Killaloe, Ireland – August 2013
Two teams arrived in Shannon, Ireland. One team was mine and consisted of Christian, my husband and myself. We left behind, the cat Greyling in the safe hands of Katrina, Amber and David Stephenson who is an astrophysicist when he is not attending science fiction conferences. So we expect the cat to be much more intelligent when we get home.
The other team, from Winnipeg comprised of Jeff, his wife Dodie (also our production manager), and Norm. They were pressed, expressed and exposed to severe sleep deprivation by the airline industry. They arrived twenty-four hours late looking as if they had just left the gulag behind. However, the sight of a bed made them quiver with delight.
They were joined by Dermot Buckley, who is an Irish historian and connoisseur of ancient sites when he is not behind the wheel of a Mercedes. Also along was Andrew St. Ledger who requires knowing to be believed. He left his white charger behind in the 18th century. He is the great defender of forests for Ireland. And is a man when left with a wood chisel leaves some thing behind by way of a sculpture that blows the mind.
I will be absolutely blunt. I met a tree. And I had a conversation with it. Jeff took it all down on film. When I looked at the cut afterwards I realize with some shock that he filmed the first confluence of minds, one of a tree and the other belonging to me.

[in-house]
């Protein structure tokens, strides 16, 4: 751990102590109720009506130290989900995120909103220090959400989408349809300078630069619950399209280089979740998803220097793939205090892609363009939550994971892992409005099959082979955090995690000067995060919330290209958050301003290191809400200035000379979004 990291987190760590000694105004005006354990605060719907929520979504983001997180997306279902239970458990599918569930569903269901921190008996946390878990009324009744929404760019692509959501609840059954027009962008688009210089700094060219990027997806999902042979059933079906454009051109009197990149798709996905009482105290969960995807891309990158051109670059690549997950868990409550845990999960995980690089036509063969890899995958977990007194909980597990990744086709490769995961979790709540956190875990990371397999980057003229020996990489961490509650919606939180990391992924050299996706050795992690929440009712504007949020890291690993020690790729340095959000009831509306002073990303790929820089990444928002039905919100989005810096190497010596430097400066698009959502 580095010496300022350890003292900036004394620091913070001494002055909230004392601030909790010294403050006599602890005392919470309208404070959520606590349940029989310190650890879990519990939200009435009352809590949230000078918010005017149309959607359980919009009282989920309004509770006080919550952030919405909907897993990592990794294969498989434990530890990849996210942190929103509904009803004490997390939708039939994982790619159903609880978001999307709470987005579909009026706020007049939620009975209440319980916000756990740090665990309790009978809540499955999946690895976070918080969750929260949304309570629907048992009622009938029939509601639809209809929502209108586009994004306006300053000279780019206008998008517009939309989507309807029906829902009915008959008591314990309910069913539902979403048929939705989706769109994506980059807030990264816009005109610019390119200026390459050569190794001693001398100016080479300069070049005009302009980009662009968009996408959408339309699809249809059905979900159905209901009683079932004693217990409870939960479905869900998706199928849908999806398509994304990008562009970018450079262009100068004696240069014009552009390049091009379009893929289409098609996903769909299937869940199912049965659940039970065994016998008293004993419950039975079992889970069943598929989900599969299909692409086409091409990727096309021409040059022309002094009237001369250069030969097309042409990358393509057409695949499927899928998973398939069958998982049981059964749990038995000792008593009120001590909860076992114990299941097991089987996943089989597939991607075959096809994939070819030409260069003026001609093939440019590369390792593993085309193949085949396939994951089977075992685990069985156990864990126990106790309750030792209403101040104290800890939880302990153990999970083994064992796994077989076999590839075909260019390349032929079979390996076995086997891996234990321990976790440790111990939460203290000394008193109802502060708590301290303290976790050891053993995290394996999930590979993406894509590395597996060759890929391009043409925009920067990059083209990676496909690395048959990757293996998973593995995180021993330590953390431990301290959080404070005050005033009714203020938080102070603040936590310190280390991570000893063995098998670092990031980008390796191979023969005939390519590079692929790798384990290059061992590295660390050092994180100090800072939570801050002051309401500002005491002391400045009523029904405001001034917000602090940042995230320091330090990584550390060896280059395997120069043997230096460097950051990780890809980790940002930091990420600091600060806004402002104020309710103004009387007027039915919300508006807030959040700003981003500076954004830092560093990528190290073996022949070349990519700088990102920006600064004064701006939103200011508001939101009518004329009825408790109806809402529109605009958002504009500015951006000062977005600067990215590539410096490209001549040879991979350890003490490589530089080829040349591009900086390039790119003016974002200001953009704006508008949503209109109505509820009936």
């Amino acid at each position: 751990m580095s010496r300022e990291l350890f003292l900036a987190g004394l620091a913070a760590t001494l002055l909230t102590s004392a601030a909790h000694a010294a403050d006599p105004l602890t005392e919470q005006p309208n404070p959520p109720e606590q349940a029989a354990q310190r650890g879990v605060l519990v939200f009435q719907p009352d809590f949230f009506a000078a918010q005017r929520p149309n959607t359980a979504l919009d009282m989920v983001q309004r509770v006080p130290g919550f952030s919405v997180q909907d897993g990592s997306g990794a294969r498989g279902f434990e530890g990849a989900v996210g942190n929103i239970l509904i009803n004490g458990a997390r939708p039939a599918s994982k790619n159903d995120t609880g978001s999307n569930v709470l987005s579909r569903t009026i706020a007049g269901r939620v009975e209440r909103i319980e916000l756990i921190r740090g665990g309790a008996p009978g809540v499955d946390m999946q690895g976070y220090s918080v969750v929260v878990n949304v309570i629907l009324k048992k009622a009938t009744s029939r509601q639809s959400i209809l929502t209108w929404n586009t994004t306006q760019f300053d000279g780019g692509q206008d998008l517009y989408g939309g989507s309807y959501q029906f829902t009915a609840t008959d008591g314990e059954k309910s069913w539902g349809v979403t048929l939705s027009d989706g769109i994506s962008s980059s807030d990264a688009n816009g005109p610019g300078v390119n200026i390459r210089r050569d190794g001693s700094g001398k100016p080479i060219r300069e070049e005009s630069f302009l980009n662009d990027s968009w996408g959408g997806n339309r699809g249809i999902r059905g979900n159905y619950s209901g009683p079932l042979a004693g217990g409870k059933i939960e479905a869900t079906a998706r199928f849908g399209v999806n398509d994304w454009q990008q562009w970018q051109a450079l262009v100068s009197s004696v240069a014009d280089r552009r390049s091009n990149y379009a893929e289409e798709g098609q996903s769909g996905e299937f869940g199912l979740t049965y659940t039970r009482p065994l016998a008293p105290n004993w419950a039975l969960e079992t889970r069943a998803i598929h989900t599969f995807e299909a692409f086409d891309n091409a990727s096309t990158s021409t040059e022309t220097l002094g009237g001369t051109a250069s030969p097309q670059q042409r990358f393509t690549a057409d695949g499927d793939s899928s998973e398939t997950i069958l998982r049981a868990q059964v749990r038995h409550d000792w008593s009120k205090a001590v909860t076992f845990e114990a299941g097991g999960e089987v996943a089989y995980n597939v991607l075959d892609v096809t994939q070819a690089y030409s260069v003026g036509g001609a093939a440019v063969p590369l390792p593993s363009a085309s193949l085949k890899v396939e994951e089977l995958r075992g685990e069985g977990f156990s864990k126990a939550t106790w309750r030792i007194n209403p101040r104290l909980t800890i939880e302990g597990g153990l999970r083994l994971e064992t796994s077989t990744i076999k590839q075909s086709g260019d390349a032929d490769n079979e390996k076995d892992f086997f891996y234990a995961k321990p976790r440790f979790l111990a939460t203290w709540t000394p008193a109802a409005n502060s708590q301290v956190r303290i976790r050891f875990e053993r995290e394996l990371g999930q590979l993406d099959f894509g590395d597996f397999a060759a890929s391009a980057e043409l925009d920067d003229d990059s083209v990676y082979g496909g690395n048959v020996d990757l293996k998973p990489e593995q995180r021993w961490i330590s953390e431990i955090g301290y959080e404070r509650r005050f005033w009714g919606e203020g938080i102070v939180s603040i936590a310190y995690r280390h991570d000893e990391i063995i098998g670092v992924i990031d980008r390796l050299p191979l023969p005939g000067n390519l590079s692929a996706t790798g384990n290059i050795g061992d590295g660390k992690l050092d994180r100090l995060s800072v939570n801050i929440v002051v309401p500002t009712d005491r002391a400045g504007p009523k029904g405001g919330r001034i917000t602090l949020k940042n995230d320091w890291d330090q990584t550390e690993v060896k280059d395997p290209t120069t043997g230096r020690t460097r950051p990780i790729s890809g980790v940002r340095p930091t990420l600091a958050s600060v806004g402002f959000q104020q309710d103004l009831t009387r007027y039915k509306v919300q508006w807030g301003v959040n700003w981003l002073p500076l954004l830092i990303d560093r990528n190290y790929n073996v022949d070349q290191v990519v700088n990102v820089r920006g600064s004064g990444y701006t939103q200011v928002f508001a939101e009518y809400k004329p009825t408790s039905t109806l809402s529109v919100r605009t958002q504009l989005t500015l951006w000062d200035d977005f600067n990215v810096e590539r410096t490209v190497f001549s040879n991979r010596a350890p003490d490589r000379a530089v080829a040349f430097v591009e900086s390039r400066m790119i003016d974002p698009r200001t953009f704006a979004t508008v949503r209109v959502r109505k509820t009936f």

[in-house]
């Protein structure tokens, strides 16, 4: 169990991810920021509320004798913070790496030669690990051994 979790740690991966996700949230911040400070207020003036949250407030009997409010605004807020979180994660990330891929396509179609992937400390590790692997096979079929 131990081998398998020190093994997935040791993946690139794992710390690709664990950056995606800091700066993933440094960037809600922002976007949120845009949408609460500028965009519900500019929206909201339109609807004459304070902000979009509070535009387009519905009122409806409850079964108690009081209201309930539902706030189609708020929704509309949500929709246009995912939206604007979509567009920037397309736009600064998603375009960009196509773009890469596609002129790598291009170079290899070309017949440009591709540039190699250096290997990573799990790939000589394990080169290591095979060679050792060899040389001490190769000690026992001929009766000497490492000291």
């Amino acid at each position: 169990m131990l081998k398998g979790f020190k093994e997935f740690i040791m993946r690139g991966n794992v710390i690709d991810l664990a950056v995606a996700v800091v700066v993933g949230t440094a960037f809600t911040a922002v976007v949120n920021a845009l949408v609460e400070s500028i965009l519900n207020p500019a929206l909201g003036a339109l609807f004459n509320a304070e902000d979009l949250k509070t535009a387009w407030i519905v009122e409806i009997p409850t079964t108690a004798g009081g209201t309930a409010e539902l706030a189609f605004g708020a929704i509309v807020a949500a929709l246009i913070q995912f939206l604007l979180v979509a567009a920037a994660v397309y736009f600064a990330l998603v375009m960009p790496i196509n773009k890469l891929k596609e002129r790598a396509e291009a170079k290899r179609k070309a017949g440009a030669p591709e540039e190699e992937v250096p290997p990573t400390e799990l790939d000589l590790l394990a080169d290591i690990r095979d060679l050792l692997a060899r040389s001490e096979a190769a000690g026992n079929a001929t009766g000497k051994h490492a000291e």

So let me describe it for you. I walked towards the Brian Boru tree, which is about a thousand years old. It may have been planted by the last High King, or Ard-Ri of Ireland. Anyway, I had much of the spirit world of the aboriginal people with me, from Hopi, West Coast North American, Aboriginal peoples of Kamloops, of Cahokia, many Druids of Ancient Ireland, of Tibet, of South America and of the Iroquois people including the Cree of the Boreal Forest, just to name a few. Then there was James Morrison, seventh son of a seventh son who asked to be remembered too.
First I walked towards the tree and I was completely aware of its presence. Then my mind moved and melted into the tree’s persona in a form of greeting that placed me into a plateau of peace. The peace was brown, a light colour of synesthesia with the music of the canopy. Knowledge was above me, feeding itself down into a translation that the tree would dance with joy only before it bowed before me and my companion spirits. I do not know how long I was there. Time itself was different, solid feeling, in a way.
The Druid legend was correct. The repair of nature is about to begin.